[i] Mayo Clinic Staff. Female Sexual Dysfunction. www.mayoclinic.com. Published by the Mayo Foundation for Medical Education and Research. 25 April 2008.
[ii] Sadovsky R, and Nusbaum M. Sexual Health Inquiry and Support Is a Primary Care Priority. Journal of Sexual Medicine. 2006; 3:3-11.
[iii] Bachmann G. Female Sexuality and Sexual Dysfunction: Are We Stuck on the Learning Curve? Journal of Sexual Medicine. 2006 July; 3(4): 639.
[iv] Nusbaum M, Gamble G, and Pathman D. Seeking Medical Help for Sexual Concerns: Frequency, Barriers, and Missed Opportunities. Journal of Family Practices. Aug 2002; 51(8): online version.
[v] Derogatis LR, Kourlesis SM: An approach to evaluation of sexual problems in the cancer patient. CA Cancer J Clin 31 (1): 46-50, 1981 Jan-Feb.
[vi] Ganz PA, Rowland JH, Desmond K, et al.: Life after breast cancer: understanding women's health-related quality of life and sexual functioning. J Clin Oncol 16 (2): 501-14, 1998.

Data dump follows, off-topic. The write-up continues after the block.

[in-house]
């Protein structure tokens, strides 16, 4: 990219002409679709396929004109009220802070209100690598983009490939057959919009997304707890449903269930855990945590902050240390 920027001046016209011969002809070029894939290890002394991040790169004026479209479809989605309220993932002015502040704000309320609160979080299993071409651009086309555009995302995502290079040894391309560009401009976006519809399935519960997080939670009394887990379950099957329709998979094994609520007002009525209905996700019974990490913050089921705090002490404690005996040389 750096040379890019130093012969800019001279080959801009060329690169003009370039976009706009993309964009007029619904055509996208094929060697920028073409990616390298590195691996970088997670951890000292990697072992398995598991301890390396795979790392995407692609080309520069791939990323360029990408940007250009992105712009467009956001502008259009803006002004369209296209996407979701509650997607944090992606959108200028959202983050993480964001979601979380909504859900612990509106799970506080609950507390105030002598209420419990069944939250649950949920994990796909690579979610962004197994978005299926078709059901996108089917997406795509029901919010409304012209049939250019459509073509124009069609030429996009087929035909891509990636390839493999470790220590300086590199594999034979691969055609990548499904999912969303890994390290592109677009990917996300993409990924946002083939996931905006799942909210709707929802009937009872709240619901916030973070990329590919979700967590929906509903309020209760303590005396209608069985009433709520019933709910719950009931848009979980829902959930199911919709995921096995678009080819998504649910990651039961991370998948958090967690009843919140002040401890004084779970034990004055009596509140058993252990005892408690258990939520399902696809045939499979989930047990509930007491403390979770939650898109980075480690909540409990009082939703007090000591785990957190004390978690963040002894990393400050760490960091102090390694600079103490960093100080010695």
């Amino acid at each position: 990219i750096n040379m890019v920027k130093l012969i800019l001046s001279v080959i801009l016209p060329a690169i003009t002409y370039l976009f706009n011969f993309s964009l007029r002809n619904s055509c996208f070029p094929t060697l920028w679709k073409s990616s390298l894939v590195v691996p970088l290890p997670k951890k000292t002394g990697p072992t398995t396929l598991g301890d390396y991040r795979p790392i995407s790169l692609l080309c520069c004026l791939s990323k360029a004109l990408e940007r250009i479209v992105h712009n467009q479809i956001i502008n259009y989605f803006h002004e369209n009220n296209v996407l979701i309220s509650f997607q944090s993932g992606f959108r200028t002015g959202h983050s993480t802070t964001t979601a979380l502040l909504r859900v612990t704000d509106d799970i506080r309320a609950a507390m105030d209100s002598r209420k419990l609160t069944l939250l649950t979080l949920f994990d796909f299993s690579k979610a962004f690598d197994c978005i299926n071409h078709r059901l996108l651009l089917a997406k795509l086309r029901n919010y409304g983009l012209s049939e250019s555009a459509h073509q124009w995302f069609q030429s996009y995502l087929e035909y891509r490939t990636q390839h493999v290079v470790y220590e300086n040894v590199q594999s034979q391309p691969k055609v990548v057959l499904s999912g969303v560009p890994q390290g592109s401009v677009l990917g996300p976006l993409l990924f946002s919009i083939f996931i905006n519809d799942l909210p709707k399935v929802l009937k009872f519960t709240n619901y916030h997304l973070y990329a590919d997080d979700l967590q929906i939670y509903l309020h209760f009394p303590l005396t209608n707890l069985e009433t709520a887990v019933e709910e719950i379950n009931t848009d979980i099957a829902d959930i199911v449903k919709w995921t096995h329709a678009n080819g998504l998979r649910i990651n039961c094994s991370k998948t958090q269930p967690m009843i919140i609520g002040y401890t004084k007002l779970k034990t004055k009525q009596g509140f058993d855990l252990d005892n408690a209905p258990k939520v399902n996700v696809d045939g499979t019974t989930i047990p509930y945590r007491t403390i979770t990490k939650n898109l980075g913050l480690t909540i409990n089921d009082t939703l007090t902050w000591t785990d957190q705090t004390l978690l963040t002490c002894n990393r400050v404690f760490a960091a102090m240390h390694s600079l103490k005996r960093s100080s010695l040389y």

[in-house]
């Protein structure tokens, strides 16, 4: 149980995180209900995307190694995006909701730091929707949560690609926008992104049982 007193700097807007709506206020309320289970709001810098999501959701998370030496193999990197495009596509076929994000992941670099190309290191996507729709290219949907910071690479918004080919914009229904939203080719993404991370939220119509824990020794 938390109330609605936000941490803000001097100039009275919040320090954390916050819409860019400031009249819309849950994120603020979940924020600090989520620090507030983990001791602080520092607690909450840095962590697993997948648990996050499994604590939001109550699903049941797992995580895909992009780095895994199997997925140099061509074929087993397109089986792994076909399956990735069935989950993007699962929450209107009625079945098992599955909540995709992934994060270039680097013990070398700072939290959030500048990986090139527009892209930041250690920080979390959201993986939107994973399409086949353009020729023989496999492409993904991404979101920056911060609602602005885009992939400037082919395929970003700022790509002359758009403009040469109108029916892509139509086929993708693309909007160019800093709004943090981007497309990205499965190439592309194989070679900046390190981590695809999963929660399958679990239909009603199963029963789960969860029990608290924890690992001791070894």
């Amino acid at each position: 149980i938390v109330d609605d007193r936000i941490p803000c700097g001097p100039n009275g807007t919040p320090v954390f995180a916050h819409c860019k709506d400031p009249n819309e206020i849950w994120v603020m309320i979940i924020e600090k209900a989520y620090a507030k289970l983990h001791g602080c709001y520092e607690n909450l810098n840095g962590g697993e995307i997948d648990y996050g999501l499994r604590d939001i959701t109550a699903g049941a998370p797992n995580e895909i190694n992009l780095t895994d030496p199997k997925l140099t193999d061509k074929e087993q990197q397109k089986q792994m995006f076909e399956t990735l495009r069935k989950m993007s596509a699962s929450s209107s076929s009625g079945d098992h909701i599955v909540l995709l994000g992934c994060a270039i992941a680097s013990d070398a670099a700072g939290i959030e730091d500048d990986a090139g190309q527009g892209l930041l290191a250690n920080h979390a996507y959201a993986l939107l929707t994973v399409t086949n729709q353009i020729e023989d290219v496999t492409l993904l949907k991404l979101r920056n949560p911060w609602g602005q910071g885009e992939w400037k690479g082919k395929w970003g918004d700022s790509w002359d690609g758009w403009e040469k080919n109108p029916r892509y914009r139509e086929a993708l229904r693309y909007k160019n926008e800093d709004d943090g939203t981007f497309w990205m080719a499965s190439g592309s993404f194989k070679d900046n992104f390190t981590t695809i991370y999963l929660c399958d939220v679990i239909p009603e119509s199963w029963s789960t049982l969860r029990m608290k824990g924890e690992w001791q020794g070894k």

vii Schover LR, Montague DK, Lakin MM: Sexual problems. In: DeVita VT Jr, Hellman S, Rosenberg SA, eds.: Cancer: Principles and Practice of Oncology. 5th ed. Philadelphia, Pa: Lippincott-Raven Publishers, 1997, pp 2857-2872
viii Berglund G, Nystedt M, Bolund C , et al. Effect of endocrine treatment on sexuality in premenopausal breast cancer patients: a prospective randomized study. J Clin Oncol. 2001; 19: 2788 –2796.
ix Kendall A, Dowsett M, Folkerd E, Smith I. Caution: vaginal estradiol appears to be contraindicated in postmenopausal women on adjuvant aromatase inhibitors. Ann Oncol 2006;17:584e7